All You Need to Know about the Pancreas

Anthea Rowan wrote . . . . . . . . .

The pancreas, in the upper part of the abdomen, behind the stomach, is protected by the ribs to the rear. It isn’t a big organ – it’s around half the size of its owner’s hand – but it is a very important one.

“The most important digestive juices don’t come from the stomach, but from the pancreas. People can live without taking any medicine after having their stomach removed, but once the pancreas is gone, replacement enzymes must be given whenever someone eats anything,” says Dr Paul Ng, a Hong Kong-based specialist in gastroenterology and hepatology.

Ng explains that the pancreas is a factory that produces exocrine secretions, known as pancreatic juices, that are released into the gut.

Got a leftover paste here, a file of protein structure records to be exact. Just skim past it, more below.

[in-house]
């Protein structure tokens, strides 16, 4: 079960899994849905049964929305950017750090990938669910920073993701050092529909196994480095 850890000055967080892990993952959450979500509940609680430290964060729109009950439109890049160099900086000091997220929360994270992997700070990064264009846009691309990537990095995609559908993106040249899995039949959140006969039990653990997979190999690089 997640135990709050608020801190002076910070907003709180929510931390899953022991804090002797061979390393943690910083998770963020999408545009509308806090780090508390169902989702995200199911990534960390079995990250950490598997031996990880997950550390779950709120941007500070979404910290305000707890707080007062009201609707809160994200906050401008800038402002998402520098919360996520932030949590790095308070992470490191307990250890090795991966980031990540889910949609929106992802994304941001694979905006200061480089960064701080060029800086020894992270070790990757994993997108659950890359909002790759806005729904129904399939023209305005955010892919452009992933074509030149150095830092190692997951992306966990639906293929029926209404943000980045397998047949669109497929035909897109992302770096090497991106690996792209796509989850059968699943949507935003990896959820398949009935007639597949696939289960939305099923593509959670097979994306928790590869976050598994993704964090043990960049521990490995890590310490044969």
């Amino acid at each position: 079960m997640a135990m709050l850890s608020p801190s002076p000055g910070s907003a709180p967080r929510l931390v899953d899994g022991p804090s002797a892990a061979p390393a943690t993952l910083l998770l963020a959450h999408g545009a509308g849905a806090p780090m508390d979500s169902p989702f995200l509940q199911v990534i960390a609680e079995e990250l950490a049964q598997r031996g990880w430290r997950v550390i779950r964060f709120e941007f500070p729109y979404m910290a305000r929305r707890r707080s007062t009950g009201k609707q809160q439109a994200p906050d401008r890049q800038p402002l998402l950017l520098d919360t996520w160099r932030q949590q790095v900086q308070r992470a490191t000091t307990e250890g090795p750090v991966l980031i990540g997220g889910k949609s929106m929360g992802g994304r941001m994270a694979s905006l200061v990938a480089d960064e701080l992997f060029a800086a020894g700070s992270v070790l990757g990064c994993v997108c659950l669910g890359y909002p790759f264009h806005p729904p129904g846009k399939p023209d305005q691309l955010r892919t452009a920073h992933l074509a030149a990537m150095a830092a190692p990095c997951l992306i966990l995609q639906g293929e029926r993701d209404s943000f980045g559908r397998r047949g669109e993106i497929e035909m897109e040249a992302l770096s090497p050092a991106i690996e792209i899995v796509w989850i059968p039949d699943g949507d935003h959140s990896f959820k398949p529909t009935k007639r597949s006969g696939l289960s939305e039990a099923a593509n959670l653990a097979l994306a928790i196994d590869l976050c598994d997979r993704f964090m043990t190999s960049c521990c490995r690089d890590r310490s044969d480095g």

They are mostly enzymes, and include amylase, which digests starch; protease (which digests protein); lipase (which digests fat); DNase (which breaks down DNA); RNase (which does the same for RNA); gelatinase (which breaks down gelatin); and elastase (which breaks down collagen).

The pancreas also performs an endocrine function, delivering important hormones into the bloodstream, including insulin, which lowers blood glucose, and glucagon, which raises it. Insulin forces excess sugar towards muscles and other cells to avoid the damage a sugar overload can cause. Glucagon, on the other hand, is produced when blood sugar is too low, and prompts the liver to release sugars.

It is a clever mechanism – but how does the pancreas know how much insulin to release at a given time and in what amounts? It has taste buds that are similar to those in the tongue. These taste receptors “taste” how sweet foods are and release the appropriate amount of insulin to support a balanced reaction to the resultant glucose.